omy of nearly all the leading articles in the Pedagogical Seminary during the last two years, including volumes 14 and 15. Modern Problems in Psychiatry, by ERNESTO LUGARO. Translated by David Orr and R. G. Rows. University Press, Manchester, 19o9. 305 p. (Publications of the University of Manchester, Medical Series, No. XII.) After describing in his general introduction the evolution of psydifficulties, the prejudices that hamper it, and breadth of chiatry-its author passes first to the psychological probknowledge needful-the lems and stresses the need of distinguishing direct from indirect results of primary disturbance; discusses parallelism, dualism, etc.; is himself a realist; discusses the applications of psychology to the The anaanalysis of mental states of the insane and its difficulties. tomical problems are then taken up with a good account of Cajal and others. Then follow problems in pathogenesis, etiology and nosology, with a final practical chapter on treatment, asylum problems, relations to crime, etc. The author bases largely on his own experience and has not emerged from the influence of the Kraepelin school. L'Anne'e Psychologique, publide par ALFRED BINET avec la collaboration de MM. von Aster, Becher, Benussi, Bergson, Bloch, Borel, etc. Quatorzieme Annie. Masson et Cie., Paris, 19o8. 500op. The first article, 94 pages, is by Binet and Simon on the development of attention in children during successive years. Then follows one by Houllevigue on the physical ideas of matter; another by Souriau on sentiment and esthetics; then follow articles by Borel, on the calculus of probabilities; an inquiry on the history of the methods of teaching philosophy, by Binet; on professional surveillance, by Imbert; on morals and biology, by Rauh; then a criticism of Poincard another article by by Goblot entitled Mathematical Demonstration; Binet and Simon, on language and thought; hygiene and pedagogy, by Chabot; pragmatism, by Cantecor; and Binet on experimental The bibliography is less extensive than usual. chiromancy. Alte und neue Gehirn-Probleme, von W. W. WE1NDT. Otto Gmelin, Munich, 19o09. 116 p. The best part of this pamphlet is devoted to the study of brain weights of men and women, ordered according to age, height, and There are also statistics concerning the brains of suicides, weight. those that have met with accidents, and those who have suffered other forms of death. The relation of brain weight to different callings in life and the results of all these tabulations are brought together at the end. The author thinks that the most important result of his statistics is that the brains of lowest weight that have nothing abnormal about them belong usually to day laborers; and here the lightest were some 1,120 g., while the lightest academic brain weights were 1,140 g. The author believes that brain weights can be established below which no individual of a certain grade or class ever sinks.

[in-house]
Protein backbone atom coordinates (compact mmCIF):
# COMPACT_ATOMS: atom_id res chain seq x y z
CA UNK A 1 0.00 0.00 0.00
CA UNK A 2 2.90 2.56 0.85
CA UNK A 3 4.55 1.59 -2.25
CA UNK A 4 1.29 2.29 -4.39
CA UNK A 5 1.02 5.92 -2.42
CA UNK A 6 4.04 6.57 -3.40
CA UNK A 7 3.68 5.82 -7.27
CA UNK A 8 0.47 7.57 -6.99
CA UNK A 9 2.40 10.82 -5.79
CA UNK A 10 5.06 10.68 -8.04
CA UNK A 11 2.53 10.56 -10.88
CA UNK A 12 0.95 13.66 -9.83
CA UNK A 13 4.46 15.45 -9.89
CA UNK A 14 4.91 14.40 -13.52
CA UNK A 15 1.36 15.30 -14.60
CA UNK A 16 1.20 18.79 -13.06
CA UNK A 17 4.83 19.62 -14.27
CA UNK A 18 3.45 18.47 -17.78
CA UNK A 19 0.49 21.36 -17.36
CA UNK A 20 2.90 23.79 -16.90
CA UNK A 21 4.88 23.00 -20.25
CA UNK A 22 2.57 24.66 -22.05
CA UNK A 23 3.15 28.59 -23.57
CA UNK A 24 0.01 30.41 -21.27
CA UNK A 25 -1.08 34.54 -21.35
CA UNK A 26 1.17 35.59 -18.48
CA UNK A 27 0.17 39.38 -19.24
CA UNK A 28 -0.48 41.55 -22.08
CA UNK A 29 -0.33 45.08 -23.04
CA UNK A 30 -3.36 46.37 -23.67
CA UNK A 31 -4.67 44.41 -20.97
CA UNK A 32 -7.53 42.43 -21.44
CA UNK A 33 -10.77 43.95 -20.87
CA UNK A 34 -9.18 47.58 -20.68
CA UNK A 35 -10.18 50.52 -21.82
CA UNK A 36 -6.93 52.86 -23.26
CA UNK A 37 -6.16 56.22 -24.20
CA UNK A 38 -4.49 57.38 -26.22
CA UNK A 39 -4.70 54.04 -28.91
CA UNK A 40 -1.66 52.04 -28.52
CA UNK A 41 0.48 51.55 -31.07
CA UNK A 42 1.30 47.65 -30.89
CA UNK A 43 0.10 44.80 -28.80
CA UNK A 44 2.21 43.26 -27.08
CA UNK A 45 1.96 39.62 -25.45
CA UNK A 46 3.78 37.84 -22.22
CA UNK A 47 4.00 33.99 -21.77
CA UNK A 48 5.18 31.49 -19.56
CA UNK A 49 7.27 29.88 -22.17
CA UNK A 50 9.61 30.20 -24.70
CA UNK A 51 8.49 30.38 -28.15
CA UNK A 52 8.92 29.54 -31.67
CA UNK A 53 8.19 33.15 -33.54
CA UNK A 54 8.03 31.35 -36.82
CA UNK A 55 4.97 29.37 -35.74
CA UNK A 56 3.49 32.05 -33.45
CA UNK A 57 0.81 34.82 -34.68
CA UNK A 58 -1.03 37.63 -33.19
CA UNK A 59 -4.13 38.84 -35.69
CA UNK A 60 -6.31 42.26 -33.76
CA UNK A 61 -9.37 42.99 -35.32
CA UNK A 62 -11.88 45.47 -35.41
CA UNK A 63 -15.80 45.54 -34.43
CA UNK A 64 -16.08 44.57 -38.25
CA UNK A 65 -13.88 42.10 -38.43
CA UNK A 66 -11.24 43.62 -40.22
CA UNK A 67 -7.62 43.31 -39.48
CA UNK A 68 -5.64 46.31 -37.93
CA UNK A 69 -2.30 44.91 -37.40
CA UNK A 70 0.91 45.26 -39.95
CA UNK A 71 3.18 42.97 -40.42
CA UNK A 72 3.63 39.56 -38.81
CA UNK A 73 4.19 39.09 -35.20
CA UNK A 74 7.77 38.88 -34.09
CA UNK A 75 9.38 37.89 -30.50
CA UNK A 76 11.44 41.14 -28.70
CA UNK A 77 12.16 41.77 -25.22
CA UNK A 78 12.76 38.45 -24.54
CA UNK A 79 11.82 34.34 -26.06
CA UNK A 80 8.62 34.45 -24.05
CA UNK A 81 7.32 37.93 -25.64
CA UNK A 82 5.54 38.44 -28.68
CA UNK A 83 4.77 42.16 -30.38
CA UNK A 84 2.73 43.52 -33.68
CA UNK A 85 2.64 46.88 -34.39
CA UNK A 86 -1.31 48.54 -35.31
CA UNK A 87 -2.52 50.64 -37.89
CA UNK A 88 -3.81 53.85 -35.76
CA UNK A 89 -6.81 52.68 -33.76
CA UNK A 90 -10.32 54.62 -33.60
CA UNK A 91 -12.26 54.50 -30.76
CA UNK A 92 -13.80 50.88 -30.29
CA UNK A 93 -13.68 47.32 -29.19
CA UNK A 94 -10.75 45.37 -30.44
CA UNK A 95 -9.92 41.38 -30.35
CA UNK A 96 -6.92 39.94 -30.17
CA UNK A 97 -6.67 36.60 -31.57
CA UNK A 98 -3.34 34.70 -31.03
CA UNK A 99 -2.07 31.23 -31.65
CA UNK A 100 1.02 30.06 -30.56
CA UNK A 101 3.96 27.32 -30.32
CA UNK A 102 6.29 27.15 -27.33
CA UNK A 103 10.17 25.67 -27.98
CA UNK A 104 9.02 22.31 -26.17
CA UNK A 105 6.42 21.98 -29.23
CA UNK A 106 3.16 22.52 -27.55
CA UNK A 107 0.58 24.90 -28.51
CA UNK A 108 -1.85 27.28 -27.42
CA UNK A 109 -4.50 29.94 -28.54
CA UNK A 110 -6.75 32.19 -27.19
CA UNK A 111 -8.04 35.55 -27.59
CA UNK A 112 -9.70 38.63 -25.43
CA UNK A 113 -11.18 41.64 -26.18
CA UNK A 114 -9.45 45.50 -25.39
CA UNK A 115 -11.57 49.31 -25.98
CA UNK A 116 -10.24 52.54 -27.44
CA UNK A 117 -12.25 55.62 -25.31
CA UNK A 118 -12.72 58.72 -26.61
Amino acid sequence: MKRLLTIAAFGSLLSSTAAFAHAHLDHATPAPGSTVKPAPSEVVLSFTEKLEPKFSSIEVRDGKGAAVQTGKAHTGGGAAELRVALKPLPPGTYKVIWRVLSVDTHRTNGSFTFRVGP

Essai sur la Psychologie de la Main, par N.

Marcel VASCHIDE. Rivibre, Paris, 1909. 504 p. (Bibliothique de Philosophie Exp6rimentale.) This essay, with thirty-seven full-page plates, is a posthumous work of the brilliant young author who died prematurely two years ago at the age of forty years. It is both comprehensive and unique. Beginning with chiromantic divination, the author proceeds to consider the chirognomy and physiognomy of the hand, from antiquity to the present time; the artistic canons concerning it; he then presents the